By: Andrew Lindroth | Follow me on Twitter! @andrewlindrothh
William Barry Ashbee was born on July 28th, 1939, in Toronto, Ontario, Canada. Barry began playing in juniors as a 17-year-old defenceman for the Barrie Flyers (OHA-Jr.) in 1956. After his freshman year, Barry was assigned to the junior ‘B’ league and suited up for the Lakeshore Bruins (OHA-B) from 1957-1958. Following his strong comeback and improvement on the ice, the 19-year-old was promoted back to the junior ‘A’ league. In his final year, he played as a top-pairing defenceman for the Barrie Flyers (OHA-Jr.) and produced eight goals, 30 points, and 108 PIM in 53 games.
After graduating from juniors, Barry was picked up by the Boston Bruins in 1959. At the time, the American Hockey League (AHL) and Western Hockey League (WHL) were not entirely under control by the NHL. This left other teams in the league without a minor-pro affiliate, resulting in the creation of the Eastern Professional Hockey League (EPHL), which became the first farm league completely ran and controlled by the NHL. With that being said, after signing with the Bruins, Barry was assigned to the Bruins’ minor-pro affiliate, the Kingston Frontenacs (EPHL). The 5’10, 180-pound defender spent the next three seasons developing with Kingston, recording eight goals, 55 points, and 243 PIM.
Barry eventually began his pro career in the American Hockey League with the Hershey Bears in 1962 and played for the team over the next few years until 1965. During that time, the Boston Bruins traded Barry Ashbee and Ed Chadwick to the Detroit Red Wings in exchange for Bob Perrault, but he later re-joined the Bruins organization after signing as a free-agent. The defenseman recorded six goals and 42 points with a whopping 350 PIM. He impressed the Bruins organization with his relentless work ethic and earned his promotion to the National Hockey League the following season.
Barry played just 14 games with the Bruins before being re-assigned back to the Hershey Bears (AHL) for the remainder of the season and finished with 11 points and 100 PIM in 36 contests. He continued to grind it out for the Hershey Bears over the next five years, putting up 16 goals, 95 points, and 416 PIM. According to Hockey Reference, at some point, Barry was acquired by the Pittsburgh Penguins and, on May 22nd, 1970, was traded to the Philadelphia Flyers in exchange for Larry McKillop and Darryl Edestrand.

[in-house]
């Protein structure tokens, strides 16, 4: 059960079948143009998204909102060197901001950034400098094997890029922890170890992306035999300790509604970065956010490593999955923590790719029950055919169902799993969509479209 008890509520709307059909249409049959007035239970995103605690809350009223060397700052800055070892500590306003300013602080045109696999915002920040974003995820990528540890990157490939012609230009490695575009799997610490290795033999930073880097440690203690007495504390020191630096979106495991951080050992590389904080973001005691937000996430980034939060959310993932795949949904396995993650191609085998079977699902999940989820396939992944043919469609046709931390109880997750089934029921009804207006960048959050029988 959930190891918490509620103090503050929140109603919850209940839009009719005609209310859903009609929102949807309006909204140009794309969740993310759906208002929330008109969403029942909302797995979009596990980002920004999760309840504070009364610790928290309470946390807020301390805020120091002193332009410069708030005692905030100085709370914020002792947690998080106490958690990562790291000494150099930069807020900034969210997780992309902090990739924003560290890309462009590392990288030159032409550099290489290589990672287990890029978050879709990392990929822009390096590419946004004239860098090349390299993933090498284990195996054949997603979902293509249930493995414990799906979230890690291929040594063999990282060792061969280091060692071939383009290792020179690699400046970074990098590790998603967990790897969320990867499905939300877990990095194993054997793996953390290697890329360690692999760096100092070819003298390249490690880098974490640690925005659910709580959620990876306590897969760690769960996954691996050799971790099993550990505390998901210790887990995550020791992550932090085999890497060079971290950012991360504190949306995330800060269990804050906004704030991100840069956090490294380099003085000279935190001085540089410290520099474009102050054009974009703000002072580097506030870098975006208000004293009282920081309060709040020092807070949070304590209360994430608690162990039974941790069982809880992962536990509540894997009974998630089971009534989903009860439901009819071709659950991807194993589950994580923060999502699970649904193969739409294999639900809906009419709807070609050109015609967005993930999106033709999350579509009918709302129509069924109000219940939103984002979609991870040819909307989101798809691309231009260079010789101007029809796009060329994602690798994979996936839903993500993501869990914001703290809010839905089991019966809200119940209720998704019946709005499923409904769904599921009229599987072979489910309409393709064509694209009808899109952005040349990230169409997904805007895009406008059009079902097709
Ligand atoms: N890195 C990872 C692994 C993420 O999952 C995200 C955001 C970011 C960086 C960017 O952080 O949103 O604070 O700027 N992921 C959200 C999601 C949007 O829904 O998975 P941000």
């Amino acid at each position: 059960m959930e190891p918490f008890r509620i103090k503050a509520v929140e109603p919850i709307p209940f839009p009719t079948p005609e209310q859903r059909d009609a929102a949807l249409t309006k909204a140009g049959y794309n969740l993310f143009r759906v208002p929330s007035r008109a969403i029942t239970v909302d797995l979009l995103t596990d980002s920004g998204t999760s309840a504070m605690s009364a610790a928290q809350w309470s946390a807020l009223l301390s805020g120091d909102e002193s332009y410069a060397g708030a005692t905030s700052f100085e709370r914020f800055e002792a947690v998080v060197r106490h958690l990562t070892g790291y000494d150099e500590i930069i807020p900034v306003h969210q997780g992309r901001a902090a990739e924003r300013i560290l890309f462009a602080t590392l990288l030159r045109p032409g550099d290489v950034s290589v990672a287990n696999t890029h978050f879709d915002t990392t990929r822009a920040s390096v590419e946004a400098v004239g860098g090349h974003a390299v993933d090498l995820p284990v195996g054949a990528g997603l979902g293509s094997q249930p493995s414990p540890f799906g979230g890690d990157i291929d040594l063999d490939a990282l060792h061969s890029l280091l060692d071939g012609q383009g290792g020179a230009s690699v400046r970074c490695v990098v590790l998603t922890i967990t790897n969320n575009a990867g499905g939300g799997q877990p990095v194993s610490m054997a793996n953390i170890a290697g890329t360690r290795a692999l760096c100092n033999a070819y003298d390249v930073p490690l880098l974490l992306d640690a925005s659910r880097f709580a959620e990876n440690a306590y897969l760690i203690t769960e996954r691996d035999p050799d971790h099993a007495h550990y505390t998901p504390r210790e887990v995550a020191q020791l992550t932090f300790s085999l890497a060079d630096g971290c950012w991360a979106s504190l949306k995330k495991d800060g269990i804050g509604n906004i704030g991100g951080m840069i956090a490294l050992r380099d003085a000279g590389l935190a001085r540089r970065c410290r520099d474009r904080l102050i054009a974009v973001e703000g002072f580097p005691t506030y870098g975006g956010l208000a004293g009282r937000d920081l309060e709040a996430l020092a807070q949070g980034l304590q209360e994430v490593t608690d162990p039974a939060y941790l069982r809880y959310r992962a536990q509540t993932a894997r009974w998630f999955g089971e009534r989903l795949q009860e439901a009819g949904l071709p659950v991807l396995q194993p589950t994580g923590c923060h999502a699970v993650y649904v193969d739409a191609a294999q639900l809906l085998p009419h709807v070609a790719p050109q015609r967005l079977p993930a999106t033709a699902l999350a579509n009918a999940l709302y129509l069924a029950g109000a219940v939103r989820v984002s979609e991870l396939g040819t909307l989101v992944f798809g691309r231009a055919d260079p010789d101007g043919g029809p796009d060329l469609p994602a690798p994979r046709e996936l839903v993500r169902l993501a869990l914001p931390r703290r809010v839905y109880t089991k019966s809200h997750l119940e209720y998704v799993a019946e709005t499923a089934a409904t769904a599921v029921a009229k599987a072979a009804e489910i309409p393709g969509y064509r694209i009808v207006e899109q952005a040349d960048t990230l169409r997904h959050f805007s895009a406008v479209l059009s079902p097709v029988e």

During the 1970-1971 season, the 31-year-old defenseman finally earned his spot in an NHL lineup again and maintained a full-time role throughout the year. He concluded his first NHL season as one of the Flyers’ best defencemen and recorded four goals and 27 points.
Despite becoming a full-time NHL player in his 30’s, he continued to play for the Flyers over the next several years and quickly cemented his legacy in Philadelphia. From 1971-1973, Barry appeared in 137 games and posted seven goals, 38 points, and 181 PIM. The 1973-1974 season would end up as the most significant of his career, leading the Flyers to a successful regular season, contributing 17 points in 69 games and earning NHL All-Star team honors. Later, he suffered a severe eye injury during a playoff game against the New York Rangers that forced him to miss the remainder of the post-season. Nevertheless, the Flyers went on to win the Stanley Cup, etching Barry’s name in history forever.
Unfortunately, his eye injury forced him to retire from playing professional hockey, but shortly after was offered the assistant coach position for the Philadelphia Flyers. At first, he denied the offer as he thought the team provided the job out of sympathy but eventually joined a few weeks later for the 1974-1975 campaign. They had another strong performance throughout the season and later became back-to-back Stanley Cup champions. The Flyers eventually retired his #4 in the rafters shortly after their championship victory.
During his five-year tenure in the NHL, Barry suited up for 284 games and recorded 15 goals, 85 points, and 291 PIM. Unfortunately, he later passed away on May 12th, 1977, due to his battle with Leukemia. Now, the Philadelphia Flyers award the ‘Barry Ashbee Trophy’ at the end of each season to the best defenceman.